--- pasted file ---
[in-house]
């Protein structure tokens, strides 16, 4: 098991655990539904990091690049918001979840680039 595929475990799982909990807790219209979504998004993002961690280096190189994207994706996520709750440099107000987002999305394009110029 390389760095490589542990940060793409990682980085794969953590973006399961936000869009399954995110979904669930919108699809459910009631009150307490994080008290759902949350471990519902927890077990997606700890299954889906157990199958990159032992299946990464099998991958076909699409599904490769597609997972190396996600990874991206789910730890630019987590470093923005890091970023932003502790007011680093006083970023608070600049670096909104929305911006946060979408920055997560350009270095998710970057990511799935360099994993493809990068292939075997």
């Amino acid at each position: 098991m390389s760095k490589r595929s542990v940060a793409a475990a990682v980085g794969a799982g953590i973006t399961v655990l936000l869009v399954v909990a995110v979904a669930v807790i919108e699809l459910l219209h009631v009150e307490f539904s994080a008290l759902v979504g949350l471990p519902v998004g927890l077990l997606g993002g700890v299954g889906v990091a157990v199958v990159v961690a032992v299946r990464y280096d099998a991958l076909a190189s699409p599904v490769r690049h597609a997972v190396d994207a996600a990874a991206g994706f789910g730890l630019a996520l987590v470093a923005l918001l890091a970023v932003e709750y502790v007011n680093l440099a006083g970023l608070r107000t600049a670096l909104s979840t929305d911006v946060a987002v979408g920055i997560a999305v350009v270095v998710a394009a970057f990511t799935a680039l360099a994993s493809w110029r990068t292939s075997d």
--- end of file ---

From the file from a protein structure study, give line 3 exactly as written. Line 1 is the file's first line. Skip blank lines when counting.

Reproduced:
């Amino acid at each position: 098991m390389s760095k490589r595929s542990v940060a793409a475990a990682v980085g794969a799982g953590i973006t399961v655990l936000l869009v399954v909990a995110v979904a669930v807790i919108e699809l459910l219209h009631v009150e307490f539904s994080a008290l759902v979504g949350l471990p519902v998004g927890l077990l997606g993002g700890v299954g889906v990091a157990v199958v990159v961690a032992v299946r990464y280096d099998a991958l076909a190189s699409p599904v490769r690049h597609a997972v190396d994207a996600a990874a991206g994706f789910g730890l630019a996520l987590v470093a923005l918001l890091a970023v932003e709750y502790v007011n680093l440099a006083g970023l608070r107000t600049a670096l909104s979840t929305d911006v946060a987002v979408g920055i997560a999305v350009v270095v998710a394009a970057f990511t799935a680039l360099a994993s493809w110029r990068t292939s075997d």